Funding:
Stormwater Utility
Program Documents:
Conclusion:
2017-2018
City has received over 60 Long-Term Stormwater Management Plan since 2011.  Staff believes the plans are necessary to help the operators understand their impact to the State’s water bodies. 



5.4: Stormwater System Covenant
Year Executed: 2016
Reference Regulation:
4.2.5.3, 4.2.5.5, 4.2.5.5.3, 4.2.5.7, 4.2.5.7.1, 4.2.5.7.2
Target Pollutants:
Trash, debris, nutrients, pesticides & herbicides, bacteria & viruses, automotive petrochemicals, detergents, cleaning agents and sediment. Other polluntants common with small private communities.
Audience:
Developers, Engineers, Architects, Planners and City Staff
Description:
The Stormwater System Covenant(CTM) document is intended to protect required small private stormwater infrastructure necessary for flood management and the water quality controls.   The CTM establishes responsibility to the infrastructure that must be maintained and protected in order to prevent flooding to the property and adjacent properties including City right of way from the increased runoff impacts and pollutants generated on the property that can affect surface waters and groundwater.  It defines the legal boundaries of the flood control and water quality infrastructure and any maintenance requirements to ensure adequate performance of the system.      
Rational:
The LTSWMP was not reasonable and practicable for small private developments that are not likely to have an active and functioning HOA.   The primary purpose is inform the property owners of flood control, any specific water quality componants and their responsibilities to the drainage system, however, the maintenance for the water quality is typically not included because these properties are categorized with the rest of the single family property owners who are covered by the City SWMP.   Generally these drainage systems are expected to be LID in nature having a intrinsic water quality benefit. 
Measure of Success:
Successfull long term preservation is the measure of success.  The water quality success will be measured by other programs.
Responsible Staff:
Stormwater Manager
Funding:
Stormwater Utility
Program Documents:
Conclusion:
2017-2018
The Covenant to Maintain is expected to be useful in the future.  Currently, it aids at ensuring the flood management and water quality control systems are complete and inspected prior to allowing occupancy of the property.  From past experience it has been a challenge to restore flood control infrastructure from being modified or destroyed by the property owner when the property owner was not informed of the flood control system and why it needed to be protected.  It is expected that the water quality infrastructure will also need this same level of education in order to protect it.  

 



5.5: Public Infrastructure Retrofit Plan
Year Executed: 2010
Reference Regulation:
4.2.5.3.3
Target Pollutants:
Trash, debris, nutrients, and sediment. 
Audience:
Riverton Public Works Department, and Engineering & Stormwater Division staff
Description:
City projects are required to follow Riverton City Stormwater Design Standards and Regulations as do private development.  Redevelopment is required to bring the proposed new infrastructure up to standards.
Rational: 
A program necessary retrofit existing public infrastructure and private infrastructure that are adversely impacting water quality is required by the MS4 regulation.  This requirement will likely change when Jordan River TMDLs are determined.
Measure of Success:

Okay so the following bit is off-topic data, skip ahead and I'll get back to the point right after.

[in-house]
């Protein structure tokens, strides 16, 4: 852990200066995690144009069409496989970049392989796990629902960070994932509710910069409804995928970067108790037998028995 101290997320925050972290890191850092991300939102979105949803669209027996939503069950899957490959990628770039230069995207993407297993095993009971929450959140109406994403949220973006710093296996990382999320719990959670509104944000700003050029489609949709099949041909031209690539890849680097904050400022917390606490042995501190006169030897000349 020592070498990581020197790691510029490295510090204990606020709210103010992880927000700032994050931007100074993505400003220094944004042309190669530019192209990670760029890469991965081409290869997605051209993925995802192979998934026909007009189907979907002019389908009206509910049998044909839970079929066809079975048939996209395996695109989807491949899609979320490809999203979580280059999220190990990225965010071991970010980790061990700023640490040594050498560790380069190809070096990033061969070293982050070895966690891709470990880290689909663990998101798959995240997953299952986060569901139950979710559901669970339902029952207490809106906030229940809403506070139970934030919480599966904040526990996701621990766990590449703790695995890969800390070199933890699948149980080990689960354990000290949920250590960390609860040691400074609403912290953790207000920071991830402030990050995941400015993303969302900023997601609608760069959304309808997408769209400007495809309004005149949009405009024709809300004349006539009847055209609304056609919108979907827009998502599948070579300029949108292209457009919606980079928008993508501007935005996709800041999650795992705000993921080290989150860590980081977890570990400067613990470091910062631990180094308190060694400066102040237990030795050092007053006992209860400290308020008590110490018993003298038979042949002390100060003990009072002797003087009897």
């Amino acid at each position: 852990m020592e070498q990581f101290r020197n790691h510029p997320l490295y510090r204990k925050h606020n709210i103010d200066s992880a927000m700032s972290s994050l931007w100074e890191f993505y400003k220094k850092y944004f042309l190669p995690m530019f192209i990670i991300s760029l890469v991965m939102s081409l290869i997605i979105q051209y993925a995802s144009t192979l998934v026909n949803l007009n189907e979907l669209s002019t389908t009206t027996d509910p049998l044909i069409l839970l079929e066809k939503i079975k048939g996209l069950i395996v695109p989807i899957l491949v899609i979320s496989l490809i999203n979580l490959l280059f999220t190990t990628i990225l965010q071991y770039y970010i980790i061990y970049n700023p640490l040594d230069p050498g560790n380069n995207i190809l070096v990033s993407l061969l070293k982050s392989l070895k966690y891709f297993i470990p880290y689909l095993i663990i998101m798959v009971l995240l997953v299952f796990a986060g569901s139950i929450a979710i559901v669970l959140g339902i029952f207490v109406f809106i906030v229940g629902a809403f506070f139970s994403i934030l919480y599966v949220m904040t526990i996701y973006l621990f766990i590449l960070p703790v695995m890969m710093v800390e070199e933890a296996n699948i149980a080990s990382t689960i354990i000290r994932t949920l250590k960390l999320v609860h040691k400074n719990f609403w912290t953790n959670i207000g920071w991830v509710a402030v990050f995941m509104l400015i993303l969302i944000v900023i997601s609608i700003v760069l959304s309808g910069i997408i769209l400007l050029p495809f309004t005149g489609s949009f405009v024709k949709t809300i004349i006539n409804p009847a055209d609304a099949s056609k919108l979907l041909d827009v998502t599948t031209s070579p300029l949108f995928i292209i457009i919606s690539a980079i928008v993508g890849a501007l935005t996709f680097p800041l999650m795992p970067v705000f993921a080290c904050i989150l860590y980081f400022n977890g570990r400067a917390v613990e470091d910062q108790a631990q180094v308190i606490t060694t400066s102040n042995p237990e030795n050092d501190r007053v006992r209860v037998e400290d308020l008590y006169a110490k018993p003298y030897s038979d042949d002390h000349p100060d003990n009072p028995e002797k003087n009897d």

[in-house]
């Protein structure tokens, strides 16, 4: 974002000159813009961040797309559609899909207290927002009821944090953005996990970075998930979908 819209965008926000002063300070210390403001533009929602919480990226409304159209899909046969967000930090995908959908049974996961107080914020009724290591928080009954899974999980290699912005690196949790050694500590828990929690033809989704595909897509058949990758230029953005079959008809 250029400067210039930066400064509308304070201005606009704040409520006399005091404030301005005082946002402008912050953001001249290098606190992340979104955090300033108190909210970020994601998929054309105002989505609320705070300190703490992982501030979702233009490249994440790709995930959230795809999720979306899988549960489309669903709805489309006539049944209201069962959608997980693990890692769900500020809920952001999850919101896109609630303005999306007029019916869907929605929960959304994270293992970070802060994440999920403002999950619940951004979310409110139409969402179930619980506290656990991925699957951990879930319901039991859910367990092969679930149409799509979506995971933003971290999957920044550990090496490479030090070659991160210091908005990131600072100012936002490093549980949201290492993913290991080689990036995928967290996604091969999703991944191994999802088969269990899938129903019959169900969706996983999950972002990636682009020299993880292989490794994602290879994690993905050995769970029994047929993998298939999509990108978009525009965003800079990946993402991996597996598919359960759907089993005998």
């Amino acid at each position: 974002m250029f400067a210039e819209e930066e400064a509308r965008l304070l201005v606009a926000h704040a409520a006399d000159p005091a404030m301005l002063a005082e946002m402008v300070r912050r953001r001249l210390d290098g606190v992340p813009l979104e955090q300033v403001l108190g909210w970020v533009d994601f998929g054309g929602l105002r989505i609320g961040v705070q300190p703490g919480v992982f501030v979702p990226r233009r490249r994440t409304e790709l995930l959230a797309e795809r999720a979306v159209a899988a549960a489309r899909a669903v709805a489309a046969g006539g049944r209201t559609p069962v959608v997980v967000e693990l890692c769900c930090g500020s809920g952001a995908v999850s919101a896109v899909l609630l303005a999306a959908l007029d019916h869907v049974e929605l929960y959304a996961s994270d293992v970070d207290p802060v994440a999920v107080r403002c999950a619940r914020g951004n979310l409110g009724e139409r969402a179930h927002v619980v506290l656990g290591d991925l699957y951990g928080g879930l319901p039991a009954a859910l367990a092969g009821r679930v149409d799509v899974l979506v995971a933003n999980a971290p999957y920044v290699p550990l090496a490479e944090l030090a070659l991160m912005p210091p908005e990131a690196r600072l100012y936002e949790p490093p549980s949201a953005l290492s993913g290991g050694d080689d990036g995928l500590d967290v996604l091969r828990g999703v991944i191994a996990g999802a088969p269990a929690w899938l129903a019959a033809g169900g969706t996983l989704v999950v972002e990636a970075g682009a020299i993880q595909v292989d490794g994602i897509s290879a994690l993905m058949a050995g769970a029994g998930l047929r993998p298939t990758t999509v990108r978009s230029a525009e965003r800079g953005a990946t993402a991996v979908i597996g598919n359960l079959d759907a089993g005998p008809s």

Acknowledge successful and failed retrofit projects
Responsible Staff:
Stormwater Manager, Public Works Director
Funding:
General fund, Stormwater Utility
Standard Operations Procedures:
Stormwater Design Standards and Regulations
Capital Facility Plan:
Capital Facility Plan(CFP) includes Impact and infrastructure deficiency based capital projects.  The water quality related deficiency are marked by the CFPdescription. 
Capital Facility Plan
Appendix I:
Retrofit Log
Conclusion:
2014-2015
The program is functioning.  Filter bags were installed at the Public Work Yard, Parks Yard and Cemetery Facility.  Documentation for past years success and failures is currenlty incomplete.

 


5.6: New Development LID Incentive
Year Executed: 2011
Reference Regulation:
4.2.5.3.2
Target Pollutants:
Trash, debris, nutrients, pesticides & herbicides, bacteria & viruses, automotive petrochemicals, detergents, cleaning agents and sediment.
Audience:
Developers, Engineers, Architects, Planners and City Staff
Description:
Riverton City offers a Stormwater Utility Fee discount to development who reduce polluted discharges and runoff volumes. 
Rational: 
The program encourages operators to incorporate LID in excess of the City minimums.  Reducing runoff will trap more pollutants than would normally runoff and increase infiltration and evaporation improving water quality to rivers, streams, creeks and canals.
Measure of Success:
Maintain a inventory of qualifying properties and make performance conclusions regarding the Operators LTSWMP inspection reports. 
Responsible Staff:
Public Works Director, Stormwater Utility Manager
Funding:
Stormwater Utility
Program Documents:
Conclusion:
2011-2018
Two new development Operators have implemented LIDs that warrant a fee reduction but the majority of development have chosen not to take advantage of the program.  



5.7: Exising Development LID Incentive
Year Executed: 2011
Reference Regulation:
4.2.5.3.2
Target Pollutants:
Trash, debris, nutrients, pesticides & herbicides, bacteria & viruses, automotive petrochemicals, detergents, cleaning agents and sediment.
Audience:
Commercial, HOA's, Institutional and Industrial Property Owners
Description:
Application process for an Operator to apply for a fee reduction by implementing implement LID infrastructure.
Rational: 
The program provides financial incentive encouraging operators to incorporate LID over and above the minimums.  LID generally reduces runoff trapping more pollutants than would normally runoff and increase infiltration and evaporation.
Measure of Success:
Maintain a inventory of qualifying properties and make performance conclusions regarding the Operators LTSWMP inspection reports.
Responsible Staff:
Public Works Director, Stormwater Manager
Funding:
Stormwater Utility
Program Documents:
Conclusion:
2011-2018
Three existing Operators have applied for a fee reduction but neither have met the requirements.  A handful of Operators have applied for corrections and received fee corrections.



 5.8: Stormwater Utility Fee Abatement
Year Executed: 2011
Reference Regulation:
none
Audience:
Riverton single family home residents
Description:
Application and process for the reduction or elimination of the Stormwater Utility Fee.
Rational: 
Residential owners are allowed to apply for an Stormwater Utility Fee abatement when hardship can be demonstrated.
Measure of Success:
NA
Responsible Staff:
Public Works Director, Stormwater Manager
Funding:
Stormwater Utility
Conclusion:
2011-2018
No residents have applied for a stormwater fee abatement.